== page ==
LONDON — In line with the broader Springbok pattern at the World Cup, seasoned loosehead prop Tendai Mtawarira seems to be warming menacingly to the occasion.
His cult following among Bok supporters certainly acknowledged as much last Sunday morning when he earned a particularly rousing, echoing chant of “Beeeeast” as the briefly cordoned-off squad filed past the rest of we riff-raff at Newcastle Central Station en route over the pedestrian bridge to their part of the platform for the (first-class) train passage back down south to Kings Cross.
He gave a bashful wave of acknowledgement to the many green and gold-clad enthusiasts either travelling on the same train or others London-bound soon afterwards.
At St James’ Park, the deep-voiced, but usually reserved and unassuming Mtawarira had delivered easily his most rousing of three appearances — all starts —at the tournament thus far.
The long-time Sharks favourite (30), under-delivered like so many team-mates did in the shock, pool-opening 34-32 defeat to Japan in Brighton.
He then showed good signs of stabilising to normal personal standards against Samoa, even after a bit of early difficulty at scrum-time from the colossal tighthead Census Johnston.
But he was fire and brimstone from the start to his own finish —he got a deserved call-off on the hour mark after a busy shift, allowing for the fresh legs of Trevor Nyakane — against Scotland.
In earning his 71st cap in Newcastle, the Zimbabwean-born front-ranker provided enormous leg-drive and upper-body muscle to some epic Bok rolling mauls, smashed the ball up regularly, and of even greater importance, got the better of his Loeriesfontein-born Scottish rival at the set-pieces, WP Nel.
That particular one-on-one was always going to be a source of great media interest, given their prior scraps at domestic level when Nel was still on the Cheetahs’ books at Super Rugby and Currie Cup level.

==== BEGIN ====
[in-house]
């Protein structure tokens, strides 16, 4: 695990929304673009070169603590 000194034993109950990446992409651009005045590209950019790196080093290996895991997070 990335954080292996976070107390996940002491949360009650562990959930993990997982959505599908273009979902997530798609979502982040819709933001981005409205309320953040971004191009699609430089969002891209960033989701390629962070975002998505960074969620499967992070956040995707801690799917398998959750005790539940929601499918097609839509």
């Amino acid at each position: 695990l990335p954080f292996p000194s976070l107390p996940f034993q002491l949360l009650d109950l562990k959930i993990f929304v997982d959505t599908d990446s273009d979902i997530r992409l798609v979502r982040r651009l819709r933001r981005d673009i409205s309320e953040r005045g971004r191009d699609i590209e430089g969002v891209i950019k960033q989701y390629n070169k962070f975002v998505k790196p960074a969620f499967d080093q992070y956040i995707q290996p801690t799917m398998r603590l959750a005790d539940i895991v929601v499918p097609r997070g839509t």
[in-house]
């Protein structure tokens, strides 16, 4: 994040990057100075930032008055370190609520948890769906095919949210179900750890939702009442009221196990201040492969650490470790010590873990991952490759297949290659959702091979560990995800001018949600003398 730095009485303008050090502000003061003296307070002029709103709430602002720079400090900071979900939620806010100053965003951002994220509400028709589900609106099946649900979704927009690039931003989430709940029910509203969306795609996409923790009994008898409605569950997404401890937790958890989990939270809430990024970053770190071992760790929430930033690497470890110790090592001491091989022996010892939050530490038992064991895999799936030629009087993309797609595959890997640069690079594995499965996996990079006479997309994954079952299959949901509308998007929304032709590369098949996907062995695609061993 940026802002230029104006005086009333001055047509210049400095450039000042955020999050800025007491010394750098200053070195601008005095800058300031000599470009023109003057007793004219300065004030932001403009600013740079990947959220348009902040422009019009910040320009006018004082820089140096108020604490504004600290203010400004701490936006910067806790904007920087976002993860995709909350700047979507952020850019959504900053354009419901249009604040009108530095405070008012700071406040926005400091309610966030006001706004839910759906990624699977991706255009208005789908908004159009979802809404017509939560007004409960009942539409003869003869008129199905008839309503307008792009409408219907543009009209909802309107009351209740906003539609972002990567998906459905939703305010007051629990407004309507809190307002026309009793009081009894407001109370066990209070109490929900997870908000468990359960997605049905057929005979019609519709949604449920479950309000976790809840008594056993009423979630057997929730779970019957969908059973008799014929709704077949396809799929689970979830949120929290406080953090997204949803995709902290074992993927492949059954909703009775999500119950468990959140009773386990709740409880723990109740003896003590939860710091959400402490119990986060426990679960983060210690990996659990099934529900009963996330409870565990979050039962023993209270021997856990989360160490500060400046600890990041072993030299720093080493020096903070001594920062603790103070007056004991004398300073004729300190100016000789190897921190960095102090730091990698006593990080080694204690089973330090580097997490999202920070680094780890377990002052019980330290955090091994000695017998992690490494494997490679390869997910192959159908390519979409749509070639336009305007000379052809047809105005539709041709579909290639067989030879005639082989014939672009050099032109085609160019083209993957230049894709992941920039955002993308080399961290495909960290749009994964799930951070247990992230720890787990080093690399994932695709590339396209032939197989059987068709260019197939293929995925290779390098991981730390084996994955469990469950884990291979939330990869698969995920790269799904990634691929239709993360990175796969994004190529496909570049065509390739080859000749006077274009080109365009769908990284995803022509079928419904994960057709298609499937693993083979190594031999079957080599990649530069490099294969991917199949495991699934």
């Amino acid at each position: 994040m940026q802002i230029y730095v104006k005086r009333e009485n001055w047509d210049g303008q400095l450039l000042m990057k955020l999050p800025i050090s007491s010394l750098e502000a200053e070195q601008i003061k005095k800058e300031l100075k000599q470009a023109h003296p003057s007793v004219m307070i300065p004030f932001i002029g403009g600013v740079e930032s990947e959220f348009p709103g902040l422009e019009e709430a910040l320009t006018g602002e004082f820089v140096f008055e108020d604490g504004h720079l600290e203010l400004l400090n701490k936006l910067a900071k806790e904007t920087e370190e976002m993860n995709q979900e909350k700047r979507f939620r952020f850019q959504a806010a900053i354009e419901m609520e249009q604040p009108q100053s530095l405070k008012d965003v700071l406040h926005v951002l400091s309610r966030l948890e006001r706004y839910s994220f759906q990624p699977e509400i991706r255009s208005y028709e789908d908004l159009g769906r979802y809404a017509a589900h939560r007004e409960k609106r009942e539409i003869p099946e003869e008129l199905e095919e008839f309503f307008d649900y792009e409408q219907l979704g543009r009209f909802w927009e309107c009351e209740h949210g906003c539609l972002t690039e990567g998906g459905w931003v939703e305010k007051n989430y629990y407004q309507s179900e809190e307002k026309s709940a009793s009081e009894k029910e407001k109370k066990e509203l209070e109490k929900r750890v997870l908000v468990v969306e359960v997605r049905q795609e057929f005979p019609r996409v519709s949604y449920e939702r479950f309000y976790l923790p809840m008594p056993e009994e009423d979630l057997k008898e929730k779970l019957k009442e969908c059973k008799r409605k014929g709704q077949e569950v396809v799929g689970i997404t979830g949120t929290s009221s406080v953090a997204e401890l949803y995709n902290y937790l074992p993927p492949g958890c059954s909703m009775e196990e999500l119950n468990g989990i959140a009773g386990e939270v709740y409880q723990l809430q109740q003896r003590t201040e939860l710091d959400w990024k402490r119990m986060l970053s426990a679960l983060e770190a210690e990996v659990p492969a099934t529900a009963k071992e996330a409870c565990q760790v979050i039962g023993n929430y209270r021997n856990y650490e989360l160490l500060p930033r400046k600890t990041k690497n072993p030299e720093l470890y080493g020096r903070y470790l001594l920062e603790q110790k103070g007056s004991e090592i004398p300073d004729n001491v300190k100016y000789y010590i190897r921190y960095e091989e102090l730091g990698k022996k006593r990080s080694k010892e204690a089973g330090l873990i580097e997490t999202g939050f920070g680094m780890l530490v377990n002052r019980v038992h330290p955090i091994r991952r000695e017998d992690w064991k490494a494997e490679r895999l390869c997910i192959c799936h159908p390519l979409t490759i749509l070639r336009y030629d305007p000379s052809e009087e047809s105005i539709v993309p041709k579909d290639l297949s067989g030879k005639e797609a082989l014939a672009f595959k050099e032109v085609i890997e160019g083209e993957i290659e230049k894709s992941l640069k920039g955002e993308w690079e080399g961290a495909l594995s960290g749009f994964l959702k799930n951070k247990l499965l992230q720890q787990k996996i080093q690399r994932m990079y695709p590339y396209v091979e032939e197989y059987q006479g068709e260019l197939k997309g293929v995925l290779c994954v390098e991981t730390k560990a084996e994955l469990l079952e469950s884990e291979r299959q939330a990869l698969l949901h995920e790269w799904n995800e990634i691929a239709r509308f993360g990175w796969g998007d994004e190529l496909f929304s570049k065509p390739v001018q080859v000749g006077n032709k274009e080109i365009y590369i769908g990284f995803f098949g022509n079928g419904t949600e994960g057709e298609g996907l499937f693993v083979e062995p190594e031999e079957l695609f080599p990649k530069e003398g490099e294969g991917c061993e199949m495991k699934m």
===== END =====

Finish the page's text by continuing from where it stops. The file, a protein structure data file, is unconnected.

You could sense at a media briefing attended by Mtawarira before the Scotland game that some journalists were almost brave enough to suggest he had also had some tough prior days at the office against the low-centre-of-gravity Nel.\
One chose to ask, in a roundabout way: “Could you say you had things all your own way in your previous battles with him?”
The Beast gave a diplomatic but honest answer: “No, definitely not.”
But you also picked up the distinct impression that Mtawarira was only too aware the suggestion was in the air that Nel could prove a handful to him anew at St James’ Park.
So when the teams ran out for the hugely atmospheric occasion on Saturday, the Bok No 1 positively oozed intent and no-nonsense body language, even if he may never again quite manage the level of spectacular destruction and mastery he enjoyed over poor Phil Vickery in that memorable Lions Test of 2009.
If anything, he may have regretted that there weren’t more scrums on the day, given the strength of some of the “left shoulders” he engineered against his tighthead opponent at the weekend.
So pumped up was Mtawarira for the full hour he contributed that at one stage he even gave an unusually acidic, close-up verbal send-off to Scottish skipper and scrumhalf Greig Laidlaw when he was yellow-carded for tackling a flying Bryan Habana without the ball after the wing had chipped it ahead and a possible try opportunity beckoned for the Bok cause.
On the BBC’s legendary “Match of the Day” English Premiership football highlights show on Sunday night, pundit and former England striker Alan Shearer spoke of “liking him when he’s got his angry head on” in reference to Everton’s striker Romelu Lukaku, scorer of the equaliser in the drawn Merseyside derby with Liverpool.
Bok enthusiasts, similarly, must enjoy Tendai Nihal Mtawarira when there’s a bee buzzing in his rugby union bonnet.
One or two more such occasions at the World Cup could come in particularly useful. — Online